Partnership Success Story: Friends of Kingston Inner Harbour - RTO 9

Partnership Success Story: Friends of Kingston Inner Harbour

Each year, RTO 9 works with a selected group of tourism operators and stakeholders in a Partnership Funding program. These partnerships further our collective success in attracting tourists, (visitors that are travelling more than 40 km) to the South Eastern Ontario region, growing revenue for businesses, and fostering strategic alliances. 

One of our partners for 2020/2021 was the Friends of Kingston Inner Harbour for their Cataraqui Boatyard project. The overall goal of the Cataraqui Boatyard Project (sub-group of the Friends of Kingston Inner Harbour) was to educate and excite the public about Canada’s oldest continuous boat building location – Kingston Inner Harbour. In 2020, a replica was made of one of Canada’s historic boats, an authentic Algonquin Birch Bark Canoe, by canoe builder Chuck Commanda, Algonquin Traditional Knowledge Keeper. 

Here is our post partnership interview with Mary Farrar, President at Friends of Kingston Inner Harbour, on their experience with the RTO 9 Partnership Fund.

You were awarded Partnership Funding last year. Can you tell us a little about your project and what your goals were?

Mary: Our project was the community build of a traditional Algonquin birch bark canoe. We paid Chuck Commanda, Algonquin’s traditional knowledge keeper, to collect the materials and lead the build. It was an amazing experience with 2/3 Indigenous participants and 1/3 non-Indigenous. A real exercise in Truth and Reconciliation. It took place in Kingston’s Inner Harbour. We rented a large tent. It was easily accessible from the waterfront path. Parking was available. We had volunteers to answer questions from the public. COVID protocols were in place. Many visitors were completely blown away by the art and skill involved. A wonderful opportunity for local citizens and tourists to learn more about Indigenous culture.

What changes did you need to make when the pandemic arrived?

Mary: The pandemic had arrived before we started. COVID protocols were in place: masks, hand sanitizing, signing in for contact tracing. However, at the last minute, the plans we had for feeding 200 people a feast that was to occur along with the official launch day, as well as a large event in the park including displays and workshops, had to be cancelled and replaced with a small 25 person event.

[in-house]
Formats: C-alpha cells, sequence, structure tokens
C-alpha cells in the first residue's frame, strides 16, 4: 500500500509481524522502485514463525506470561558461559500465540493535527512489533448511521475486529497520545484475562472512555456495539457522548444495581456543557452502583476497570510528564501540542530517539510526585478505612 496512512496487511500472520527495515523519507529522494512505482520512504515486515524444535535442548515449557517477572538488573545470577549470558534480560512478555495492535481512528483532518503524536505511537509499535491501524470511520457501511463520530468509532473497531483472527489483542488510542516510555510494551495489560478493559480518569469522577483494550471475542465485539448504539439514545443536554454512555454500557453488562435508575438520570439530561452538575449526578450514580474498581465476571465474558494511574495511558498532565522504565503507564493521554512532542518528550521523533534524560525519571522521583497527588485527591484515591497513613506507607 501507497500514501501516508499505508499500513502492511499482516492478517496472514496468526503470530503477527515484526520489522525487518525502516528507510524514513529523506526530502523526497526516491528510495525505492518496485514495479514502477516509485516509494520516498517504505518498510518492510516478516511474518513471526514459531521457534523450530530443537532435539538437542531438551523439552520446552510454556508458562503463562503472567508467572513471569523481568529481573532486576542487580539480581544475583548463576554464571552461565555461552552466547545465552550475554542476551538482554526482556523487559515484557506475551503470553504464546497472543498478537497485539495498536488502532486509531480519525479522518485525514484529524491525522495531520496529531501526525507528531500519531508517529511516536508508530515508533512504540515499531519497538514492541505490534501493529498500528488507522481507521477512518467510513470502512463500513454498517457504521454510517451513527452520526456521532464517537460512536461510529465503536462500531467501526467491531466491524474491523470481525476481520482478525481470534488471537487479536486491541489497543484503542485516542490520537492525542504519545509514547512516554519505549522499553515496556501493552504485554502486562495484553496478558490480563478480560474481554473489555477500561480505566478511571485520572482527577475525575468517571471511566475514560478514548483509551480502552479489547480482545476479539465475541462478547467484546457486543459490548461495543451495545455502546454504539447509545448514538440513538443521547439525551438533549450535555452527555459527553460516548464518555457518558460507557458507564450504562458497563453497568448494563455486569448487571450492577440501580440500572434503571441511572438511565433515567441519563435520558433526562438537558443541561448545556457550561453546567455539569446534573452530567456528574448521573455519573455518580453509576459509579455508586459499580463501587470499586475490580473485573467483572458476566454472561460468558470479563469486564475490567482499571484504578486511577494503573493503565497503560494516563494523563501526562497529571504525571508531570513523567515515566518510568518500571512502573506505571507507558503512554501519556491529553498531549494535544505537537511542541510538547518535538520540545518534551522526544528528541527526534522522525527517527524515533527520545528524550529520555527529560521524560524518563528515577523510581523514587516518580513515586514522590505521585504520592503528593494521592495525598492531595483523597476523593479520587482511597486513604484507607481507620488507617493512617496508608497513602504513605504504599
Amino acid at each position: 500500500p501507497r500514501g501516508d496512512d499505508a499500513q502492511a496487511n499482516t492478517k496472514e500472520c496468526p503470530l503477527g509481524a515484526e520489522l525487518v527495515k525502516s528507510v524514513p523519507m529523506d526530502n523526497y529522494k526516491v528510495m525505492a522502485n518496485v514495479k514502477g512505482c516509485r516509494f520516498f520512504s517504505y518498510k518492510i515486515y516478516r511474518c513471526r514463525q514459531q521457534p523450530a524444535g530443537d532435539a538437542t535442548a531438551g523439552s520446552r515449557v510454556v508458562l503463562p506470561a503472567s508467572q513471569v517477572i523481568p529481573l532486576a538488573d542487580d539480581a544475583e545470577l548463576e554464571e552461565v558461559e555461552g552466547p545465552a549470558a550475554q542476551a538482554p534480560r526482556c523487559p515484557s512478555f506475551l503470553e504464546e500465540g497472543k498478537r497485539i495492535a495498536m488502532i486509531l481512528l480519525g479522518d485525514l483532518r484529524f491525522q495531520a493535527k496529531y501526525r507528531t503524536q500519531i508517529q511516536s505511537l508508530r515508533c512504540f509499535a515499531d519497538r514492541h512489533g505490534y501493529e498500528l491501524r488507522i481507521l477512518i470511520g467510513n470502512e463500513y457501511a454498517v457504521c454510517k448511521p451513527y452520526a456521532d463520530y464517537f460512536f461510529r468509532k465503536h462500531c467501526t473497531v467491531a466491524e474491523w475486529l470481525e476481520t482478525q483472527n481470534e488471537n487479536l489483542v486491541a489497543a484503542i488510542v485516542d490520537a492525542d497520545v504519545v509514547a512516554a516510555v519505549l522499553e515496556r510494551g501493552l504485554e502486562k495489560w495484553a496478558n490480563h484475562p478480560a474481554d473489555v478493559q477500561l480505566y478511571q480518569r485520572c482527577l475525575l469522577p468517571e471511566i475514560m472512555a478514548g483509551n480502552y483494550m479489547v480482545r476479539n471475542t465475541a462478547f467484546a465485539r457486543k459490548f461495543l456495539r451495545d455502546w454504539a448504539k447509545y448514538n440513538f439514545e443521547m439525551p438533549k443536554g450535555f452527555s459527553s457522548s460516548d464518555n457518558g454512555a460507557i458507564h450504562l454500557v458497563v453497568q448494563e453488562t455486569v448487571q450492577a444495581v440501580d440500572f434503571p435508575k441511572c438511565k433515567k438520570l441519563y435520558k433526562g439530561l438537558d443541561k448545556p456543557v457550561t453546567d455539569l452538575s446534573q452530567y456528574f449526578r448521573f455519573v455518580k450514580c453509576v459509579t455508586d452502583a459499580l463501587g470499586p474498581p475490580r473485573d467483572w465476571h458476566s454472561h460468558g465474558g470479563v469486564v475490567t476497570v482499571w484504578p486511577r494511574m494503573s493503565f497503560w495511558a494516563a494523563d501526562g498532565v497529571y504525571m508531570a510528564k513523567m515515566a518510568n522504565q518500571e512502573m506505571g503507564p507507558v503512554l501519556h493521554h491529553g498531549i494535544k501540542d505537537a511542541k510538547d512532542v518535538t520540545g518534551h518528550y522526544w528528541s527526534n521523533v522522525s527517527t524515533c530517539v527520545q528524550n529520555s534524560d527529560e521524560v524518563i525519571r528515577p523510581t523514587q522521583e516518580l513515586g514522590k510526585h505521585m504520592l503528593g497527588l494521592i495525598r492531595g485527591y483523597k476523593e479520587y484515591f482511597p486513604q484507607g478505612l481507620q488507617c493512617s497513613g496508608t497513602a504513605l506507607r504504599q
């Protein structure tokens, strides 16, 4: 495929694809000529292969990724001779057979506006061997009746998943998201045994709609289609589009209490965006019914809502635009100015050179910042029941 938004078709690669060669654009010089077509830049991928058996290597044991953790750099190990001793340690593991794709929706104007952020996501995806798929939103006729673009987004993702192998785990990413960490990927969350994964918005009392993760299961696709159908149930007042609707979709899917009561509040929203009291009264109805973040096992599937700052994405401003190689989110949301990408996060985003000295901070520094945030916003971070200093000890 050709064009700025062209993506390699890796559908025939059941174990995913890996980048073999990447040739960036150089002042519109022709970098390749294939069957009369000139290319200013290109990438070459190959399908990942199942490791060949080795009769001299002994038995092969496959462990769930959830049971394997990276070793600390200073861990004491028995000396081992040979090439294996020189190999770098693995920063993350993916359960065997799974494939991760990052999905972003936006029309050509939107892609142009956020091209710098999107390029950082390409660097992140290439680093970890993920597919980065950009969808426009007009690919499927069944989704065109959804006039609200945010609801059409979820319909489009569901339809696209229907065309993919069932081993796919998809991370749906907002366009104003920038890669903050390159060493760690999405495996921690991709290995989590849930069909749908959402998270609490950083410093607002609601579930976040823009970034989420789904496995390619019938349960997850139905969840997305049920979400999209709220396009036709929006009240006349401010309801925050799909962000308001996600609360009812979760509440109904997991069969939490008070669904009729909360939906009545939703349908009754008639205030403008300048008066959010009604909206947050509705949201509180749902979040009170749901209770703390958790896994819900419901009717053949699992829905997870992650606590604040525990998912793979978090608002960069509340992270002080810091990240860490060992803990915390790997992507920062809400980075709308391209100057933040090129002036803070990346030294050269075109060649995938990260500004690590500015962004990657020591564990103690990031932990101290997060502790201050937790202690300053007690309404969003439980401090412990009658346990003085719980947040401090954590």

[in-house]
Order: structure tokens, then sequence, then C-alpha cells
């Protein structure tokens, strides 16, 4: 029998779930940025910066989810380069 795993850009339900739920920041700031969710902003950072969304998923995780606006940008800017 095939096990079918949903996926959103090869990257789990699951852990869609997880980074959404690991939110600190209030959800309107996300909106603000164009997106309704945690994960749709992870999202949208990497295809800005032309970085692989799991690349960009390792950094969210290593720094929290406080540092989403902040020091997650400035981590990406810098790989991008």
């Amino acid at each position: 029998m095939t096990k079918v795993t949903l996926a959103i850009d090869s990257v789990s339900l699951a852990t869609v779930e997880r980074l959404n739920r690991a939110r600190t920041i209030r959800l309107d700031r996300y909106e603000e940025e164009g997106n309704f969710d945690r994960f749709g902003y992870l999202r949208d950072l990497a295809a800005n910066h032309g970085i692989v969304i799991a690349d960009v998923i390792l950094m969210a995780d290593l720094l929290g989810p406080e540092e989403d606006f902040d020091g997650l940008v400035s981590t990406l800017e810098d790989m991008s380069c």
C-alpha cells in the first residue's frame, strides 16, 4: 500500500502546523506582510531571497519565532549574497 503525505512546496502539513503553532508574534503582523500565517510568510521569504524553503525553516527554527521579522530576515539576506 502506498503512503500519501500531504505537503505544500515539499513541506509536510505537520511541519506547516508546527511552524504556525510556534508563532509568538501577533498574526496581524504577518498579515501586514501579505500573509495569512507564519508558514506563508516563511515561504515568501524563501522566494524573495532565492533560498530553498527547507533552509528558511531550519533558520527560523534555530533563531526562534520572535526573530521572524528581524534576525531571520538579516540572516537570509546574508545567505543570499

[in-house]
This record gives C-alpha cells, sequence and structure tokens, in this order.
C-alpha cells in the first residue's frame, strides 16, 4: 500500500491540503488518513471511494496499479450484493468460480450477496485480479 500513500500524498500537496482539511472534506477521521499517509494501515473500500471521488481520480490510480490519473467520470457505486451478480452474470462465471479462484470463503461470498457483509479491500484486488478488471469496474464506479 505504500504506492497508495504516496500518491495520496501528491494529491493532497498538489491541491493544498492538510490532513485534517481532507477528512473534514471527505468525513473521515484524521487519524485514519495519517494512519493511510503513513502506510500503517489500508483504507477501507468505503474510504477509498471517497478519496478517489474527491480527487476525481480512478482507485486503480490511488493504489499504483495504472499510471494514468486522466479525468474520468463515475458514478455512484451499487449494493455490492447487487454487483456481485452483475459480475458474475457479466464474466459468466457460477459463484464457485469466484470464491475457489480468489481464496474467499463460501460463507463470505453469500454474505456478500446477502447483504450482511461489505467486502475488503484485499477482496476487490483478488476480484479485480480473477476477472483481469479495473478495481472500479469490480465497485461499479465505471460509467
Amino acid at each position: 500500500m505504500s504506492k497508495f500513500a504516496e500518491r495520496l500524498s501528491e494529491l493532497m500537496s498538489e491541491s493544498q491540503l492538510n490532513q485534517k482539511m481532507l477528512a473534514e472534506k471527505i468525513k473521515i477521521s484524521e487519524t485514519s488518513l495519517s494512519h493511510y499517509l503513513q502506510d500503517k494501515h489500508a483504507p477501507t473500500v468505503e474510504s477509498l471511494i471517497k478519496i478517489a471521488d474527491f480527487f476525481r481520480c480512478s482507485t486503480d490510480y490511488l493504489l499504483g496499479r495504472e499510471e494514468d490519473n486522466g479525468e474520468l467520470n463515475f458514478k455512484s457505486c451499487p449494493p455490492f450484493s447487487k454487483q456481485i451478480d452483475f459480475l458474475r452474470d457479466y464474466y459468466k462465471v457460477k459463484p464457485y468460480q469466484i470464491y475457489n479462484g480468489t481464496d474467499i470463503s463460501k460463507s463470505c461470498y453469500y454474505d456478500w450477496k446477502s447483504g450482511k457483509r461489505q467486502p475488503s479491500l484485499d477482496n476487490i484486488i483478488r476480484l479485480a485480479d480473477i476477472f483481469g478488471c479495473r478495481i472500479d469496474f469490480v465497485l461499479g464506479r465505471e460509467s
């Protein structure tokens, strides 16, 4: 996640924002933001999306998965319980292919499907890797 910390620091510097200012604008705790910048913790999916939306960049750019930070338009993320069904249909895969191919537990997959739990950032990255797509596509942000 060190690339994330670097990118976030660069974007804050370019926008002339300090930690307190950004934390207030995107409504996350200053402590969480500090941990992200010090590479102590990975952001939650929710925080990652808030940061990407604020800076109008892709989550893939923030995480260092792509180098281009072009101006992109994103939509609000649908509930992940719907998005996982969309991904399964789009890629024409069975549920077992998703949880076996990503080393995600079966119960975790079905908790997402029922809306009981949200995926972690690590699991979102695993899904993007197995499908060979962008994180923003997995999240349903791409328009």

How important was the partnership with RTO 9 in the overall success of your project?   

Mary: Extremely important! The RTO9 grant helped pay for tent rentals, birch bark canoe creator Chuck Commanda’s fee, social media advertising, local Indigenous drummers and singers, a photographer, and a videographer. Given that we had to cancel the final large event weekend, instead, we paid a local Indigenous consultant to create a special 3 hour nationwide TV broadcast publicizing both our 3-week canoe build and also Algonquin Culture.

What, if any, plans do you have for the future regarding your project?

Mary: Our canoe has already featured in a waterfront sail-past event featuring 5 “floats” In addition, it was featured in a Marine Museum of the Great Lakes event welcoming Theodore Too the tugboat. It is currently on display in an exhibit at the Marine Museum and we were part of an online Zoom presentation about the build.Its home is with the Limestone Board’s alternative Indigenous school where Indigenous students have adopted the canoe as a fellow classmate. Plans are afoot for public access for rides in traditional birch bark canoes this coming season. Plans are afoot for participation in a “Canoe Stories” event taking place in Ottawa, Kingston, and Peterborough. When COVID is over, we plan on more Inner Harbour builds including a voyageur canoe, a batteau, and ultimately a replica of the Frontenac, the first European-style boat built in Kingston’s Inner Harbour. We are currently creating a series of film shorts for promotion at the Kingston Canadian Film Festival.

Are you a tourism operator interested in learning more about our Partnership Fund? Connect with our Director Experiential Tourism Development, Lori McIsaac at lmcisaac@region9tourism.ca to learn more about this opportunity!

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